The elevation of Tel Aviv to a “White City” world heritage site by UNESCO in 2003 used a term lifted from French and British colonial life, in which natives were physically segregated from their masters at night, reserving modern suburbs to Europeans only. Under the false pretext that the name was derived from the original colour of buildings, the municipality cemented once and for all the Ashkenazy supremacy bid. Whites rule.

Today’s situation in the Holy Land is extremely opaque on all levels. And yet, Jaffa, out of all places, has remained an oasis of peace, mainly thanks to the community board of about 100 local leaders and a volunteer “army of social workers,” the Arab-Jewish civic guard, with perhaps 5,000 members. But Tel Aviv’s Eternal Mayor, who barely pretends to care about Jaffa, established separate Jewish neighourhood guards and is already allowing Israel’s “public security minister” to distribute free arms to urban settlers, often knit-kippah donning colonialists and religious extremists.

The ideological rift between Tel Aviv and Jaffa has never been starker than today. On November 9, 2023 (the commemoration day of Kristallnacht) at least 18 local pro-ceasefire and peace protesters were arrested at the main Jaffa police station. The same evening an online meeting was held, of the Jaffa community leaders, from all faiths and languages. The atmosphere was tense. What is the precondition for normal life in Jaffa is now being criminalised by Israel and its Tel Aviv cronies: peace.

In fact, Jaffa is so multi-religious/secular and profoundly multilingual that it is already a miniature one-state-solution. This is not to say that the Jaffa model could be applied elsewhere, except perhaps in Haifa. In Jaffa, Hebrew, Arabic, English, Russian, and French are widely used as quasi-official languages. Moreover, a mixed local language is developing – Jaffish. Will this city be able to buck the trend and continue to protect a censorship-free base for culture, education, academia, tech, and journalism? Will it be able to escape the grip of war fever?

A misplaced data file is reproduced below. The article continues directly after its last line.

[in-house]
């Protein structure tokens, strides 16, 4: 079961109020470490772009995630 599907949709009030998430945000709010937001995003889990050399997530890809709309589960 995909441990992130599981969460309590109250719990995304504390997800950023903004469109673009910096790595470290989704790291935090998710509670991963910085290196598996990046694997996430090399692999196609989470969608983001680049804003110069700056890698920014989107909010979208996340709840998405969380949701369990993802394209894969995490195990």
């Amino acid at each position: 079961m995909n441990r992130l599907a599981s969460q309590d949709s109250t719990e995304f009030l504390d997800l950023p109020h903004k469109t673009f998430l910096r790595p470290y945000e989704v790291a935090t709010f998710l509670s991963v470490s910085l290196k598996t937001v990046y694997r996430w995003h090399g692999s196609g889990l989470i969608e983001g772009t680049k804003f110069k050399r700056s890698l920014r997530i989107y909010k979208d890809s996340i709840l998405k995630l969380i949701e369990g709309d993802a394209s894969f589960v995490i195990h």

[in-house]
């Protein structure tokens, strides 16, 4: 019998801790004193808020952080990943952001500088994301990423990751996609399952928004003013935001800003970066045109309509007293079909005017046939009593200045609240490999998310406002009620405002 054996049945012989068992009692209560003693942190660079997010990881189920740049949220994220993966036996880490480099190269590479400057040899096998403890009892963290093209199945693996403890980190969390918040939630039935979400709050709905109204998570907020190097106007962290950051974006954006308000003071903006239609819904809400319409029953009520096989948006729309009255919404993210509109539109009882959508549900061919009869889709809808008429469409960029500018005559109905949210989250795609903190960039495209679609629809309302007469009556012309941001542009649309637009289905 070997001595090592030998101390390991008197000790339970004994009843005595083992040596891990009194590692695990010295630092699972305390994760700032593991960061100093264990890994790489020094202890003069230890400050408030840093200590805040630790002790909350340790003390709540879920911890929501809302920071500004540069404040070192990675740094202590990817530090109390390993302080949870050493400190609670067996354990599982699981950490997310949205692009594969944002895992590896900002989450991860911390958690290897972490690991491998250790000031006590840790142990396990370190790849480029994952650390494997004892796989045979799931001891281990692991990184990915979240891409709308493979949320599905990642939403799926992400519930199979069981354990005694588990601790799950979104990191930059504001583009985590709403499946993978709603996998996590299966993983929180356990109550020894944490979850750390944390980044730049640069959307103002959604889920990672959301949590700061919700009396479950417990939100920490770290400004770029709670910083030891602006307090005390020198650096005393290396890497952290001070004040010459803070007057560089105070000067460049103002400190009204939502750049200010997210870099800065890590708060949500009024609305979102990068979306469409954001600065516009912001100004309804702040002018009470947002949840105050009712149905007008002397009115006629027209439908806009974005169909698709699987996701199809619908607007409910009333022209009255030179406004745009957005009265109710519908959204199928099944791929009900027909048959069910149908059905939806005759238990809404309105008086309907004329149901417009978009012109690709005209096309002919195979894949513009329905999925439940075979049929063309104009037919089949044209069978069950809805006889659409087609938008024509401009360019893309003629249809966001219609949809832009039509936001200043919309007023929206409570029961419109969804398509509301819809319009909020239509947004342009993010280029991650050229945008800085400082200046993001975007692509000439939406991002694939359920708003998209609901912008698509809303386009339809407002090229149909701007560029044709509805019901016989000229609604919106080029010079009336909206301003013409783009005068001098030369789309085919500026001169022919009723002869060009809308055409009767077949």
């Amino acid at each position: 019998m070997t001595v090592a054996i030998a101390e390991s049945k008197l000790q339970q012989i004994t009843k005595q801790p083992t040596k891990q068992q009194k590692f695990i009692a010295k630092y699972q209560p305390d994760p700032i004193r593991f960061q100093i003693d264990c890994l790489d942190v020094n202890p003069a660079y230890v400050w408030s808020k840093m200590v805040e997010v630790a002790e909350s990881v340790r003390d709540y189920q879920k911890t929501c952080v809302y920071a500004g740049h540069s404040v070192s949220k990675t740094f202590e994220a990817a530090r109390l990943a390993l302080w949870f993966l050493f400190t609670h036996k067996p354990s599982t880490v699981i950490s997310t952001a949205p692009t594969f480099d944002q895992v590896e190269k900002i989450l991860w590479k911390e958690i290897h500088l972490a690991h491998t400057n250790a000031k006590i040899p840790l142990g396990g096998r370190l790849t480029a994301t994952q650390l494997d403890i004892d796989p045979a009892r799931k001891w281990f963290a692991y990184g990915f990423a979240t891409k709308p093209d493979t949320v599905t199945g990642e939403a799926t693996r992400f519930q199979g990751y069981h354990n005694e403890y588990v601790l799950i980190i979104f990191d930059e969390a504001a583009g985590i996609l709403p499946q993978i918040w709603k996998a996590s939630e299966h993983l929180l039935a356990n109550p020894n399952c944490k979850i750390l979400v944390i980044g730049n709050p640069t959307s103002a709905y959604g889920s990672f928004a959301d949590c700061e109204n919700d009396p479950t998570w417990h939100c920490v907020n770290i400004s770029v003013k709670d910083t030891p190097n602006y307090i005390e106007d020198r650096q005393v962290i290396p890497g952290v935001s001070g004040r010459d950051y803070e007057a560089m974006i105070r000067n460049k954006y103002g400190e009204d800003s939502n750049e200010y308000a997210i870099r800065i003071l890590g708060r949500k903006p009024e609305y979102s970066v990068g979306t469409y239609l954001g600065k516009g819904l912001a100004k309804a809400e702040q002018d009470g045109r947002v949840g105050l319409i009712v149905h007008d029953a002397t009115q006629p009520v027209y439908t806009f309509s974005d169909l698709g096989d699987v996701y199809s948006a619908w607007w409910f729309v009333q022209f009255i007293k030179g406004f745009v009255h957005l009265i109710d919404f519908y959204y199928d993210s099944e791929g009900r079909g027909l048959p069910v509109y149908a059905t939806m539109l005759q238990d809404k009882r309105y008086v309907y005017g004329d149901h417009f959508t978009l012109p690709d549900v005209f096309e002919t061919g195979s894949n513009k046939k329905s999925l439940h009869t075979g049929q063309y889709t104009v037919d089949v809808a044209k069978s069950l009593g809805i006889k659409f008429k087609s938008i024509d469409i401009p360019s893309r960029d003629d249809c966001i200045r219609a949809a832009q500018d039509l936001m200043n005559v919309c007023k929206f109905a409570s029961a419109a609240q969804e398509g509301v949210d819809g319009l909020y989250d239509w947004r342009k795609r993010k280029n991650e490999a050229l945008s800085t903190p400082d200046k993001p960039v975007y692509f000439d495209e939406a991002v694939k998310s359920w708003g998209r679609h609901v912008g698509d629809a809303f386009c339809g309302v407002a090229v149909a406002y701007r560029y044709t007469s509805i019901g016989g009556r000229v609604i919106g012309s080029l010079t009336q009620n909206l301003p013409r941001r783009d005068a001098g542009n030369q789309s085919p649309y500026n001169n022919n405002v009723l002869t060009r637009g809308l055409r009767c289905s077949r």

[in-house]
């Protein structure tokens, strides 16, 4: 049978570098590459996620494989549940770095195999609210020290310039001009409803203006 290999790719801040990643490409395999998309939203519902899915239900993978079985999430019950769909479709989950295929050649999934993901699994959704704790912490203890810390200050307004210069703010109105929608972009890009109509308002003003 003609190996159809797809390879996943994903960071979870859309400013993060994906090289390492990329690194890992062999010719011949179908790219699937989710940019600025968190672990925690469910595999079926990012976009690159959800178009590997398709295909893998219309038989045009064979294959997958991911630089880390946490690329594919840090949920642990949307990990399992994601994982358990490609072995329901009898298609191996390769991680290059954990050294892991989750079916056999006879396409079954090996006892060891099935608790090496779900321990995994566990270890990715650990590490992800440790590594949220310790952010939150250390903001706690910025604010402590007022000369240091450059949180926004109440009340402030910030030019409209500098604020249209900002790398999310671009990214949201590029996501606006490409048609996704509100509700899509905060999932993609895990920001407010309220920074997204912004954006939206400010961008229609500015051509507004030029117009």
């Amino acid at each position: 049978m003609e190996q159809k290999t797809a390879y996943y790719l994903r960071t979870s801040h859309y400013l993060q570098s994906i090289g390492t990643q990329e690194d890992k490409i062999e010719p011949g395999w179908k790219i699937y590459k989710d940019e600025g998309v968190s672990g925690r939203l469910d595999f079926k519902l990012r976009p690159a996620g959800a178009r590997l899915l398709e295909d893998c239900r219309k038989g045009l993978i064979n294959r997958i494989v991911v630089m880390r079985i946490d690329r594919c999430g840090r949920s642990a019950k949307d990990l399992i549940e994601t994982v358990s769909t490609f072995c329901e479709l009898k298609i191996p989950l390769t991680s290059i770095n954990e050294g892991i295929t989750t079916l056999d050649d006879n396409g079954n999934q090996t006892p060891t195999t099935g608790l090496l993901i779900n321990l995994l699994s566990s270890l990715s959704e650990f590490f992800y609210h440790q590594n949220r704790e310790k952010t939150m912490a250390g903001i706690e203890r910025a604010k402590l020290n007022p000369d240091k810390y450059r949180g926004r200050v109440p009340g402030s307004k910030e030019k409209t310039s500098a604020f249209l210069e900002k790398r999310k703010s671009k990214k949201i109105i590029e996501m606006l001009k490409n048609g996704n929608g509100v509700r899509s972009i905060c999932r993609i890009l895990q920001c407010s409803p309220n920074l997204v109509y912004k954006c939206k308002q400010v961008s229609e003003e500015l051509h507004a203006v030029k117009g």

The current top Jaffa candidate for the municipality is Amir Badran. He is a young lawyer and leader of the secular and multilingual “We All Are The City” party and co-founder of the Arab-Jewish civic guards. His mother is Jewish, his father is Muslim, and he was educated at a French school. He is a Jaffan as it gets. Since the next municipal elections may well be held separately for a resurrected Jaffa Municipality, it is of key importance to build up Amir Badran already now to then secure a stable democratic transition for Jaffa.

About the Author
Dr. Martin Wein taught history at New York University and Tel Aviv University. He is a former research student of US Special Envoy to Monitor and Combat Antisemitism, Ambassador Deborah Lipstadt. Dr. Wein has published on Prague Zionism, on the secret Czechoslovak military role in the foundation of Israel in 1948, on "global comparative genocide," and on multi-religious relations in Europe and the Middle East, from the 19th century to the present.
Related Topics
Related Posts